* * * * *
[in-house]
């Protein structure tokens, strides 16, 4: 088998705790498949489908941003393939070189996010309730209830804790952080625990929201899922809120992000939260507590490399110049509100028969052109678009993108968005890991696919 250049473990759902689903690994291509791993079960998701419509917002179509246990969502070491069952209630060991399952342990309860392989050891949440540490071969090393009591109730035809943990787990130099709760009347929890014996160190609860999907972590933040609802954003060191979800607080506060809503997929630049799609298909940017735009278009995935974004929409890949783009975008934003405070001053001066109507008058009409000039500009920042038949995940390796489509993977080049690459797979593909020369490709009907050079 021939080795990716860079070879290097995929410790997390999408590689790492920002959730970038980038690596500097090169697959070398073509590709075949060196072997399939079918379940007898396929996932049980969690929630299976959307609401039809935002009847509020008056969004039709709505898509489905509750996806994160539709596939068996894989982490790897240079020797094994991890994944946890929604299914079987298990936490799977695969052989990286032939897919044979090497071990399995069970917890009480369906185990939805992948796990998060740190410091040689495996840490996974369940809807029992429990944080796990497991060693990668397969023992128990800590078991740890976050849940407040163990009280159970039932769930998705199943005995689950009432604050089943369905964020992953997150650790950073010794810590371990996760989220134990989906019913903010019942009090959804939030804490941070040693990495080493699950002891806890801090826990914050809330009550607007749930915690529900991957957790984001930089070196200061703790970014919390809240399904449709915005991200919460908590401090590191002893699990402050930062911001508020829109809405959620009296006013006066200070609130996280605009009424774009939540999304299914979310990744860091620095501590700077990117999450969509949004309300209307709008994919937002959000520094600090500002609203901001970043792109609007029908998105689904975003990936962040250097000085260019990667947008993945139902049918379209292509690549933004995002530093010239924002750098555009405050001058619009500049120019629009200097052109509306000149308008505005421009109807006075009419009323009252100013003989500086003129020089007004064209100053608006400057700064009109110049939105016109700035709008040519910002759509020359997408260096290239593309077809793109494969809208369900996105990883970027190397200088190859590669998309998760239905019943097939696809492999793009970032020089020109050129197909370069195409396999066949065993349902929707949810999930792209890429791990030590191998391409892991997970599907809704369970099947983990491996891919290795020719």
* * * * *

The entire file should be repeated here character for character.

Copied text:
[in-house]
């Protein structure tokens, strides 16, 4: 088998705790498949489908941003393939070189996010309730209830804790952080625990929201899922809120992000939260507590490399110049509100028969052109678009993108968005890991696919 250049473990759902689903690994291509791993079960998701419509917002179509246990969502070491069952209630060991399952342990309860392989050891949440540490071969090393009591109730035809943990787990130099709760009347929890014996160190609860999907972590933040609802954003060191979800607080506060809503997929630049799609298909940017735009278009995935974004929409890949783009975008934003405070001053001066109507008058009409000039500009920042038949995940390796489509993977080049690459797979593909020369490709009907050079 021939080795990716860079070879290097995929410790997390999408590689790492920002959730970038980038690596500097090169697959070398073509590709075949060196072997399939079918379940007898396929996932049980969690929630299976959307609401039809935002009847509020008056969004039709709505898509489905509750996806994160539709596939068996894989982490790897240079020797094994991890994944946890929604299914079987298990936490799977695969052989990286032939897919044979090497071990399995069970917890009480369906185990939805992948796990998060740190410091040689495996840490996974369940809807029992429990944080796990497991060693990668397969023992128990800590078991740890976050849940407040163990009280159970039932769930998705199943005995689950009432604050089943369905964020992953997150650790950073010794810590371990996760989220134990989906019913903010019942009090959804939030804490941070040693990495080493699950002891806890801090826990914050809330009550607007749930915690529900991957957790984001930089070196200061703790970014919390809240399904449709915005991200919460908590401090590191002893699990402050930062911001508020829109809405959620009296006013006066200070609130996280605009009424774009939540999304299914979310990744860091620095501590700077990117999450969509949004309300209307709008994919937002959000520094600090500002609203901001970043792109609007029908998105689904975003990936962040250097000085260019990667947008993945139902049918379209292509690549933004995002530093010239924002750098555009405050001058619009500049120019629009200097052109509306000149308008505005421009109807006075009419009323009252100013003989500086003129020089007004064209100053608006400057700064009109110049939105016109700035709008040519910002759509020359997408260096290239593309077809793109494969809208369900996105990883970027190397200088190859590669998309998760239905019943097939696809492999793009970032020089020109050129197909370069195409396999066949065993349902929707949810999930792209890429791990030590191998391409892991997970599907809704369970099947983990491996891919290795020719």